A big part of the work we do at Central Utah Water happens at our two hydropower plants. The Jordanelle Hydroelectric Powerplant and the Olmsted Hydroelectric Powerplant produce a combined 64,000 mwh per year, which is about 3.7% of the hydropower being produced in the United States, according to the 2017 market report.
Here are three ways hydropower is making an impact on Utah and the country as a whole:
It’s Clean and Renewable
The United States House of Representatives’ Committee on Natural Resources states that hydropower is a clean and renewable energy source. However, there are other considerations that are part of this larger conversation. For example, the environmental impact it has on dams and fisheries.
Still, hydropower is going to be one of the main ways we meet our future energy needs, which grow significantly each year. Today, hydropower actually accounts for about 75% of the country’s total renewable electricity generation, which means it is the main source of renewable energy. There’s still a lot of room for growth, though, since we are only currently using about 3% of the existing dams in the US to generate electricity.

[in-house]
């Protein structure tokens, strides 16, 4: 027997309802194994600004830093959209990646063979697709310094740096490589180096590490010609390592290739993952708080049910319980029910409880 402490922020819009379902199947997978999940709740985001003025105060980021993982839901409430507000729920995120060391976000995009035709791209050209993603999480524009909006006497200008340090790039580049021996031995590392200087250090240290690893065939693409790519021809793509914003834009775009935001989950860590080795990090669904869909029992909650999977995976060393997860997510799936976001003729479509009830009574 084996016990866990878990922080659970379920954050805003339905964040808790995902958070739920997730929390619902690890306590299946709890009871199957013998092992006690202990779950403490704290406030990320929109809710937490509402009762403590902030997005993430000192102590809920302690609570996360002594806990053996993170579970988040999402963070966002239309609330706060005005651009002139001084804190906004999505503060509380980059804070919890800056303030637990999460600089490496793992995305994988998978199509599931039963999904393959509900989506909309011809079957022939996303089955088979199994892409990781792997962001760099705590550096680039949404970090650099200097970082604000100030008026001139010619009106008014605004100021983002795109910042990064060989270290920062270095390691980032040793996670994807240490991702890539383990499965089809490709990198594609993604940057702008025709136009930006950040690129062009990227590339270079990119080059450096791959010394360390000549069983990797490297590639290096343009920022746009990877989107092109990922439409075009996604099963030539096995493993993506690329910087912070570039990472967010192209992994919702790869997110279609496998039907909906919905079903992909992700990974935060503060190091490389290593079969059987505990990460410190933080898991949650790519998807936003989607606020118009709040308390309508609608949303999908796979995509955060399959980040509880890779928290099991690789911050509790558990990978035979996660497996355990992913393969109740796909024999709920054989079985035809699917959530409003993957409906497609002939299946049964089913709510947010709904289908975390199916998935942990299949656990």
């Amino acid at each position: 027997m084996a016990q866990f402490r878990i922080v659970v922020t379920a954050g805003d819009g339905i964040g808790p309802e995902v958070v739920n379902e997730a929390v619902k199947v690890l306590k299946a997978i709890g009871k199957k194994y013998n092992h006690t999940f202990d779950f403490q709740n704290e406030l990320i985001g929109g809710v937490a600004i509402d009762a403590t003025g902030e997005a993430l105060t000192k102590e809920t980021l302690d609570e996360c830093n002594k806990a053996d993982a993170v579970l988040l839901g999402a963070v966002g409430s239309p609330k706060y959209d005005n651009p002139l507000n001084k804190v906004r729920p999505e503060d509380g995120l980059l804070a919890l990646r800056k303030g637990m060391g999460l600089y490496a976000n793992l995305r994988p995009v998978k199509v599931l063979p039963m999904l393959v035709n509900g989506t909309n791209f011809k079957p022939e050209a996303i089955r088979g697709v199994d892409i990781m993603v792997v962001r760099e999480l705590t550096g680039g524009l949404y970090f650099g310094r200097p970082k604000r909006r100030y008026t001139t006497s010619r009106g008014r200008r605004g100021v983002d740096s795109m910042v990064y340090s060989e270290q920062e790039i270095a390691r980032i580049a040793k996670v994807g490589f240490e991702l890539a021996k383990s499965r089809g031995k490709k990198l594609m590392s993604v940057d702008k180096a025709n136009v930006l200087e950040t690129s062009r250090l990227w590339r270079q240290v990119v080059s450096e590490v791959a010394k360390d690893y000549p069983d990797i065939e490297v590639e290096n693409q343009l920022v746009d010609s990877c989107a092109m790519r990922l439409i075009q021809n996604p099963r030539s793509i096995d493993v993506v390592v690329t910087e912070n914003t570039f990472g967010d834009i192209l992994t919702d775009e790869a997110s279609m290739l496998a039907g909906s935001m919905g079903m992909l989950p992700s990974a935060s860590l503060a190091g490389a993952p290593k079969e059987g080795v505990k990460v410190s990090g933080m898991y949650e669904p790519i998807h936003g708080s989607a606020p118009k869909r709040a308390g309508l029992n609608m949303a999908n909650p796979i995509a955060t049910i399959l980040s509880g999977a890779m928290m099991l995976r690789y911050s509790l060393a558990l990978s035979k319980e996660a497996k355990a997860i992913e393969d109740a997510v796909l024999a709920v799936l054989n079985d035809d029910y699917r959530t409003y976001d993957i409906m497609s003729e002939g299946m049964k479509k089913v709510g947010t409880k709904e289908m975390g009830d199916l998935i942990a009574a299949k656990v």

It’s Essential to Control Wind and Solar Energy Output
Hydropower is used alongside wind and solar power so that these other energy sources can be quickly and easily controlled. Hydropower output can easily be turned up or down to help balance electrical grids or as sunshine and wind levels fluctuate, making these alternative energy sources even more convenient and accessible as a long term solution.
It’s Purely Domestic
Another great perk of hydropower is that it’s 100% domestic. We are relying on water from our own sources to create power, which means any potential foreign conflicts will not impact our ability to produce energy. Additionally, we’re not at the mercy of international transportation issues or possible labor strikes that we are unable to control.